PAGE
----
Avoid High Fibre Diet With More Protein As It Is Linked With Bloating

Buddha bowl of mixed vegetables,tofu cheese and groats. Healthy and nutritious vegan meal. Healthy eating conceptA high fiber diet that is relatively rich in plant protein could cause excess bloating, according to a new study. Researchers at the Johns Hopkins Bloomberg School of Public Health came to this conclusion after analyzing data from a clinical trial of 164 participants who follow a high fiber diet.

The study published in the journal Clinical and Translational Gastroenterology found that when the trial participants ate versions of a heart-healthy, high-fiber diet that was also rich in plant protein, they were about 40 percent more likely to report bloating symptoms compared to eating a carbohydrate-rich version of the same high fiber diet.


This study suggests that people who eat a high-fiber diet, should experience less bloating if the diet was also relatively carb-rich versus protein-rich. Consuming a high fiber diet has been shown to boost certain populations of healthful fiber-digesting gut bacteria species, which naturally produce gas as a byproduct. Researchers use these findings to hint at a role for “macronutrients” such as carbs and proteins in modifying the gut bacteria population, also known as the microbiome.

“It’s possible that in this study, the protein-rich version of the diet caused more bloating because it caused more of a healthy shift in the composition of the microbiome,” says study co-senior author Noel Mueller, Ph.D., an assistant professor in the Department of Epidemiology at the Bloomberg School. “Notably, the protein in these diets was mostly from vegetable sources such as beans, legumes, and nuts.”

The study examined a previous clinical trial that was conducted in 2003 and 2005 at John Hopkins ProHealth Clinical Research Unit in Baltimore and at the Brigham and Women’s Hospital in Boston. It included 164 participants who had above-normal blood pressure. Each participant was assigned three different diets over consecutive six-week periods. These were separated by two-week “washout” intervals during which participants returned to regular eating habits.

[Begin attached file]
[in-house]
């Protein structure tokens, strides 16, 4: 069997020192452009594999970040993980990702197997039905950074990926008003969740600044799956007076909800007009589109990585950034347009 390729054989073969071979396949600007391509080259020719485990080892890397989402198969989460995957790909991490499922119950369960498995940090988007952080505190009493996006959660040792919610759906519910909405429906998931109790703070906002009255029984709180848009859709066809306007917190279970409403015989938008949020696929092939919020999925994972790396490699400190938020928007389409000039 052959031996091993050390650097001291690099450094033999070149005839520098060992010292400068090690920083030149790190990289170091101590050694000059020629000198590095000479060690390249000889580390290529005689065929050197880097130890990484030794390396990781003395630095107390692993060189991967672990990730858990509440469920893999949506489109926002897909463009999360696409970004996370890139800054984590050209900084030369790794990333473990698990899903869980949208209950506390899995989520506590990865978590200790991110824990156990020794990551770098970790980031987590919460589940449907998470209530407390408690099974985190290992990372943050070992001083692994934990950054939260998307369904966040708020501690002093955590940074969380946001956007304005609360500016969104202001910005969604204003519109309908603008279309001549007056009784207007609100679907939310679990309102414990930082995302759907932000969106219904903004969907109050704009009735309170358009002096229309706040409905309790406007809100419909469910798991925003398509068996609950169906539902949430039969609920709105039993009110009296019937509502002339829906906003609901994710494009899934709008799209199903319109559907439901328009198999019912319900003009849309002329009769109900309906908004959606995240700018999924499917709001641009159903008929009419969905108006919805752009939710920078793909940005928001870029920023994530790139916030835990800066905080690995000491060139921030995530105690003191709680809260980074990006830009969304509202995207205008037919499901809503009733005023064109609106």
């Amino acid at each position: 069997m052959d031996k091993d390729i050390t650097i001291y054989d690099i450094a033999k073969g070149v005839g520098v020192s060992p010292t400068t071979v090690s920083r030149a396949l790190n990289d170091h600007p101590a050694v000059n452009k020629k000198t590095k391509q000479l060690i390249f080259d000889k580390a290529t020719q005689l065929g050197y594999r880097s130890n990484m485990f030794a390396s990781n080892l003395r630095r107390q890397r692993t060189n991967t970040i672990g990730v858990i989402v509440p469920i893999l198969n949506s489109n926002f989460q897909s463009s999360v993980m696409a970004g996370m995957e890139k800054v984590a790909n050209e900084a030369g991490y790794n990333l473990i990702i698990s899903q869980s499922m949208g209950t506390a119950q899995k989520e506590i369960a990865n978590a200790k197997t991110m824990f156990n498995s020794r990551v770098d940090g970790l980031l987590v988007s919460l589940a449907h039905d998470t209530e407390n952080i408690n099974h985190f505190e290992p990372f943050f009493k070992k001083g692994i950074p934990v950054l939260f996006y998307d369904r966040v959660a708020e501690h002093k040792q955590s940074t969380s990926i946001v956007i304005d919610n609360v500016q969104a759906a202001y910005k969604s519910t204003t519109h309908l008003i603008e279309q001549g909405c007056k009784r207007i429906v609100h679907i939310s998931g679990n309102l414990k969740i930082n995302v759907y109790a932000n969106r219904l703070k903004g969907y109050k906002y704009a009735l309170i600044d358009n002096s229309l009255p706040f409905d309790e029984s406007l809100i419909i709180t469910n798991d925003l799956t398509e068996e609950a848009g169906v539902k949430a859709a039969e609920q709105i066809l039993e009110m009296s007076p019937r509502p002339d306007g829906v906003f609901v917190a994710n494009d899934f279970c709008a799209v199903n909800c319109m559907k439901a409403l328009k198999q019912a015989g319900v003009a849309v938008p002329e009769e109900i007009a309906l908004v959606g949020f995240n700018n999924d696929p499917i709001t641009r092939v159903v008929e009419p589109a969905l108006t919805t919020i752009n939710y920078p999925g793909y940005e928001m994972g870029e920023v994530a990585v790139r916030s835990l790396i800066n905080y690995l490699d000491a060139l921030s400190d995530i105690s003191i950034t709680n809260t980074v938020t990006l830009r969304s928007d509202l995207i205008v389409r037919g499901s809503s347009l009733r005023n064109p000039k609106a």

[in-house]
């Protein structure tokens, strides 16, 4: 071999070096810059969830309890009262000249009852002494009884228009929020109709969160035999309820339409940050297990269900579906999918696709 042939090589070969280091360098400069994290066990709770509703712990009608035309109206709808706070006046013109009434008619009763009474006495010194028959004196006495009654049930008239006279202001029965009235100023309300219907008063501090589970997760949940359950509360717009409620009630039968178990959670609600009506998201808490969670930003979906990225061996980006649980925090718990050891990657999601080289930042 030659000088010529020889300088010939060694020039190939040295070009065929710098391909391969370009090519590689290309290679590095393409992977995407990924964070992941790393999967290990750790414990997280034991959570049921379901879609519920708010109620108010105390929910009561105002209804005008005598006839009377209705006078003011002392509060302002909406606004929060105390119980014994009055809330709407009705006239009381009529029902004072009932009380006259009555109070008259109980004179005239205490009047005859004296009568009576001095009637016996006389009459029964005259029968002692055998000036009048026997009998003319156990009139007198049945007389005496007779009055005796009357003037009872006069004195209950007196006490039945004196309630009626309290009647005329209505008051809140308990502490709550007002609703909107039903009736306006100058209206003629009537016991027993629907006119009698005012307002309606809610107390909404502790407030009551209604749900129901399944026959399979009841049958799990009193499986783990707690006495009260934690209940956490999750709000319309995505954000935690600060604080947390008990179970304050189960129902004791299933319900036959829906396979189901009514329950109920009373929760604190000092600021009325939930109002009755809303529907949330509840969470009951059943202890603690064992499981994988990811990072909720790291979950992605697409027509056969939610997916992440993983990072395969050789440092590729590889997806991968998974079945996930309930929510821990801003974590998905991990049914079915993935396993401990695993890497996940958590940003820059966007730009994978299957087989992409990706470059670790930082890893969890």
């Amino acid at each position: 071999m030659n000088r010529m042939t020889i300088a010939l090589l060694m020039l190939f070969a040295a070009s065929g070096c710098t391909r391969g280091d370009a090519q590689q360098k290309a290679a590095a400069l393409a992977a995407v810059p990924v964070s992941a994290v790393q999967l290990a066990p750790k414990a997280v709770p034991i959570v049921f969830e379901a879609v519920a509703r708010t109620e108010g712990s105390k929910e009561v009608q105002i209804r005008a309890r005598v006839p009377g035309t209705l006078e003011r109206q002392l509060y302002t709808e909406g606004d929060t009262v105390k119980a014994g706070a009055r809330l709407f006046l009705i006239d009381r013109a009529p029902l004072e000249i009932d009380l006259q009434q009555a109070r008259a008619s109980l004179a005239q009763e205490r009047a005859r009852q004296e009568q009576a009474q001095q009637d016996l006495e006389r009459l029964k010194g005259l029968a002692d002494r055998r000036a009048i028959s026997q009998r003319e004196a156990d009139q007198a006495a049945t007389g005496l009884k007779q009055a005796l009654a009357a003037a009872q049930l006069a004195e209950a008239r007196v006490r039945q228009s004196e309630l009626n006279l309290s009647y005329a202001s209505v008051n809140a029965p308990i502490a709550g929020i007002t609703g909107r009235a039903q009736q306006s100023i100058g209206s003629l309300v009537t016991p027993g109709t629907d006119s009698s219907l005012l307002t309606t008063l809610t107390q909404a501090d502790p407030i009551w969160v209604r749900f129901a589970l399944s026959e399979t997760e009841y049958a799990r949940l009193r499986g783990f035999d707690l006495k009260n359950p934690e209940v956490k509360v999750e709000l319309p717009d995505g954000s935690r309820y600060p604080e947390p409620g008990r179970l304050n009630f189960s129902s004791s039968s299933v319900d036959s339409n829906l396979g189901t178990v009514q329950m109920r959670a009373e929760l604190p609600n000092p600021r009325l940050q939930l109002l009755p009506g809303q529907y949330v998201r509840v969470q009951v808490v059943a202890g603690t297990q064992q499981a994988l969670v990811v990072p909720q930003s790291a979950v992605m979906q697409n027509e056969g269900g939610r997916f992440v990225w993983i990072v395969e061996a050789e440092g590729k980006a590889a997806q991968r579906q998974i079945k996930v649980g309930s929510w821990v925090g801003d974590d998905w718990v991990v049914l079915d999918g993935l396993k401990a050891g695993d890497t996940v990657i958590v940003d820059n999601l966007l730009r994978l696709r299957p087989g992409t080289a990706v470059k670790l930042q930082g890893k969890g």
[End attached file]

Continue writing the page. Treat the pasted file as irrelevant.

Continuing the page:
All three diets were considered high-fiber, low-sodium “DASH” diets and had the same number of calories. The only difference was that they varied in macronutrient emphases. The carbohydrate-rich version was, by calories, 58 percent carbohydrate, 15 percent protein, and 27 percent fat; a plant-protein-rich version was 48 percent carbs, 25 percent protein, 27 percent fat; and a fat-rich version was 48 percent carbohydrate, 15 percent protein, and 37 percent fat.

Lower Incidence of Heart Disease

The original results of the ProHealth trial suggested that the plant protein-rich and fat-rich diets were the most effective in reducing blood pressure and improving measures of blood cholesterol which could lead to a lower incidence of heart disease.


The conclusion of the new study showed that the protein-rich diet showed a 40 percent greater chance of bloating compared to the carb-rich diet. These results suggest that by substituting high quality carb calories for protein calories, bloating could be reduced, making such diets more tolerable.

Researchers did note, however, that making high fiber diets more tolerable with more carbohydrates could also make them less healthy.
“Bloating may be just a consequence of a healthy shift in the microbiome, so that if somebody is able to put up with the bloating caused by a high-protein, high-fiber diet, they may ultimately benefit more in other health measures,” Mueller says.

Researchers are currently working on a follow-on study of the effects of similar dietary patterns on the gut health microbiome.

Author Bio

About eight years ago, Mat Lecompte had an epiphany. He’d been ignoring his health and suddenly realized he needed to do something about it. Since then, through hard work, determination and plenty of education, he has transformed his life. He’s changed his body composition by learning the ins and outs of nutrition, exercise, and fitness and wants to share his knowledge with you. Starting as a journalist over 10 years ago, Mat has not only honed his belief system and approach with practical experience, but he has also worked closely with nutritionists, dieticians, athletes, and fitness professionals. He embraces natural healing methods and believes that diet, exercise and willpower are the foundation of a healthy, happy, and drug-free existence.